Facilitate the power of love - confront the love of power

Sun, 16 Jan 2005


One of my lines of inquiry recently has been to revisit the Psychohistory take on world events, which has shaped my approach to politics in the twenty years or so since I read Lloyd deMause's History of Childhood and Foundations of Psychohistory.

The key psychohistory notion is that the varieties and agendas of politics and wars are the transgenerational outcomes of different and especially improving styles of child-rearing. As deMause has shown, I believe very convincingly, read his History of Childood, there has been a continuing evolution in the quality of childcare that has accelerated in the last hundred years, so that, less traumatized by 'normal' childhood, there is a corresponding shift in the politics that people see as appropriate to their experience. And as is only too apparent the actual politics we have dates from a previous generation and doesn't interest significant numbers of the population. Psychohistory has greatly nourished my optimism, I have taken from it sense that even though history seems to be cyclical, it may have a benign direction, that is rooted in gradual but perceptible improvements in the quality and empathy of parenting.

I do find myself tripping over the psychoanalytical 'regimes of truth' in deMause's writing but his congruence with other people who have enquired deeply into the relations between upbringing and politics, such as George Lakoff is considerable. Lakoff's contrasts 'strict father' parenting with 'nurturant parenting' while deMause sees the mothering style as having the biggest childhood influence. Read it for yourself, several chapters from Lloyd deMause's recent book The Emotional History of Nations are available online here.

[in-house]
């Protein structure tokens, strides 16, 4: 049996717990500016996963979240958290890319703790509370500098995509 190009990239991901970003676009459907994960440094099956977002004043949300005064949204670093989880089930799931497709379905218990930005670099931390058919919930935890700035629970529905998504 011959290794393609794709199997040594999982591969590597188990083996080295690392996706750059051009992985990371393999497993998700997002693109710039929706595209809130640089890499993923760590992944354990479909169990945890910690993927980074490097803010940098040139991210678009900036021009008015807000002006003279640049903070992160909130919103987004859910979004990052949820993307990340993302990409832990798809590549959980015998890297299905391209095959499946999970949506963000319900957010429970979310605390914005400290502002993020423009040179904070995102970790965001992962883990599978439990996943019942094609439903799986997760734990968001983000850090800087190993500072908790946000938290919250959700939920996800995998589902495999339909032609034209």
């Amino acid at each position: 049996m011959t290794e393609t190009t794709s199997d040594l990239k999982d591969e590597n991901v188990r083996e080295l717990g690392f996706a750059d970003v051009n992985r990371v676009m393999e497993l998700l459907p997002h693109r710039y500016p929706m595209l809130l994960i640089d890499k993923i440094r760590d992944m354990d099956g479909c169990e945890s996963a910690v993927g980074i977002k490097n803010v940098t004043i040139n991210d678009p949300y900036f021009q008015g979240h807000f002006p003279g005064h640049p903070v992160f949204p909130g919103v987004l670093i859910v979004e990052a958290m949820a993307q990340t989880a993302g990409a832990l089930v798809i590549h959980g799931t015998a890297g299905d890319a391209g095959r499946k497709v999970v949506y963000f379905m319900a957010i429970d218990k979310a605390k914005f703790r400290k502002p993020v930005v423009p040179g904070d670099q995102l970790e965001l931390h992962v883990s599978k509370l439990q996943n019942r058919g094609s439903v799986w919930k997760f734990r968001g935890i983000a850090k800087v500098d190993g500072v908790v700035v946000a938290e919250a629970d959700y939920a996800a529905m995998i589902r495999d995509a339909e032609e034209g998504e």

Does childcare evolve in a benign direction? Two pieces of evidence emerged recently that, however haphazardly and incrementally slowly, this is so. Following Scottish law earlier this year, and as so often, Scandinavian laws a decade or more ago, today marks the introduction of a law in the UK that bans the smacking of children. Smacking children is illegal IF it leaves marks. Well yes, lots have people have commented that this is a flawed masterpiece of legislation but to me its very existence seems a miracle. For more on this here is a BBC report and a site that will keep you up to date on opinions and progress with the day-to-day application of the law.

Alongside this towards the end of 2004 there an anti-bullying week in the UK, and anti-bullying 'strategies' are mandatory for all UK schools, which on the ground means teaching mediation skills. The government even has an anti-bullying web-site. Is all this the result of an increase in bullying? Or, as with child abuse generally, an increased awareness of how 'normal' bullying has been? The latter I guess matches my experience.